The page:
Lê’s wide span of creative production also includes performance. In a durational performance entitled incredible indelible invisible man which parodies other performance art tropes, he paints his nude self entirely white with body paint (against a white background) as mimicry of the obsession for whiteness within and without Asia. He then violently rubs the paint off himself, crawls to another area and repaints himself black (in a dark setting, almost disappearing into the environment). In doing so, he reveals and questions black-white racial binaries, stereotypes, as well as political visibility and invisibility. The two-hour performance is documented via a series of photographs.
The body features prominently in Lê’s work, whether at play or at (eternal) rest; he deals with issues of the body politic.
The second major event in the capital of ‘the Kingdom’ was the 3rd Annual Photo Phnom Penh Festival. It had twenty three exhibitions held around the city, showcasing the works of ten emerging Cambodian photographers in a country where the art scene is very young and where it is often challenging for up and coming artists to get the platform to display their work. Given that the event was held during the peak tourist season, these photographers had the opportunity to reach to large international audience.
Although several exhibitions were held in traditional art spaces in Phnom Penh, such as the Royal University of Fine Arts and the Royal University of Phnom Penh, many others were also held in the open-air in order to reach out to the general Cambodian public who frequent the public spaces in the cooler evening hours. On the final two evenings of the festival, photographs were projected onto large screens in Wat Botum Park, a popular place for people to go and walk and exercise. Photographs were also displayed on boats going up and down the Tonle Sap River for the whole week, celebrating the end of the rainy season and delighting tourists and locals alike who were strolling down the popular Riverside area. Some exhibitions were further away from the Royal Palace/Riverside area, and thus tuk-tuk drivers were hired for the day to take enthusiasts from one art space to the next for only a few dollars.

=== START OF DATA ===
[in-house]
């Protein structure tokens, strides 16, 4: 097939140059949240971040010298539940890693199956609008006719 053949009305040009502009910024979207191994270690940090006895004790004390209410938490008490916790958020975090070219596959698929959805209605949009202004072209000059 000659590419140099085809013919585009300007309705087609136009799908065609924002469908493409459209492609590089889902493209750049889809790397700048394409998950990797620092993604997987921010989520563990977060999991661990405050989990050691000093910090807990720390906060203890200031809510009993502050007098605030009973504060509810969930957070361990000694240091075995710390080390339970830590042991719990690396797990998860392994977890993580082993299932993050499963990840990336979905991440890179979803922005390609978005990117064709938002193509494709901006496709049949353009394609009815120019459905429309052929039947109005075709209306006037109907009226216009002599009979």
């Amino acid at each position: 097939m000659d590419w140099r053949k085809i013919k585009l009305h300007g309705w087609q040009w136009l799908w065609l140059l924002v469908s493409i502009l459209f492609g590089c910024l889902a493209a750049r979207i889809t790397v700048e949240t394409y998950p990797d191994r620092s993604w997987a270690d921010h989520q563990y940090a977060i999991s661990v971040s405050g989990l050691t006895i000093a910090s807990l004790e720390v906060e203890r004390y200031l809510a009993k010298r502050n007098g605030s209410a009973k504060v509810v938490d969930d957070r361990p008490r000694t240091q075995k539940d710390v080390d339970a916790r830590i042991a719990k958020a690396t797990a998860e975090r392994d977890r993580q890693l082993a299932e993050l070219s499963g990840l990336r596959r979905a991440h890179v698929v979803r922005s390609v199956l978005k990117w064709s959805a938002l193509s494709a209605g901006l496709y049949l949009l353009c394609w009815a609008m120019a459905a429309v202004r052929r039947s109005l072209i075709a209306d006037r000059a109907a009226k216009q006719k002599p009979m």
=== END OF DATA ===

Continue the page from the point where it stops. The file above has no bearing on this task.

The festival was organized by the Centre Culturel Français Cambodge and its Artistic Director was Christian Caujolle, who created the Department of Photography in the French newspaper Libération. The program also included ‘A night at the church’ which was set in a old French church, ‘Straight from the Heart’ and ‘The night of Europe-Asia’ which looked at the intersections of culture between the two continents.
Among the ten selected Cambodian artists included Heng Ravuth, whose photographs consisted of blurred nude self-portraits, part of his Nudes (2010) series. His oeuvre consists of several series of nudes, some abstracted, others more representational, in different formats and colors.
Heng speaks of the difficulties of dealing with sensitive corporeal representations. He explains the meaning and the motivation behind capturing these images:
Nudity, particularly in Cambodian culture, sounds uncomfortable and sometimes disturbing as it strongly connects to the very intimate privacy of bodies that we usually don’t talk about. It also connects to shame and dignity and therefore we seem to try to hide it.
Heng discusses both the beauty and the banality of our bodies and our lived experiences through his works.
Even though we try to cover our nudity with clothes, it’s still part of us. Therefore I want to show to people that nudity is us and that everyone is actually nude. This photo series seem dark and somehow unclear, because I want to create a mysterious world, yet there is still beauty inside. Most of the time, I try to show movement of my body amidst sadness, longing and loneliness.
This longing and loneliness, this intimacy and distance is poignantly expressed by the black and white series. Through the movement of the artist’s nude body, frozen on film, Heng deals with absence and presence (as Barthes has commented on), and the fact that one must continue to move through life’s losses in a lonely landscape of mind and body.
Lastly, in thinking about physical and psychic landscapes, and the links between minds and bodies, we want to share with you SA SA BASSAC’s debut exhibition featuring Vandy Rattana’s haunting Bomb Ponds series (2009), which opened February 17, 2011 and is currently on view through March 20, 2011.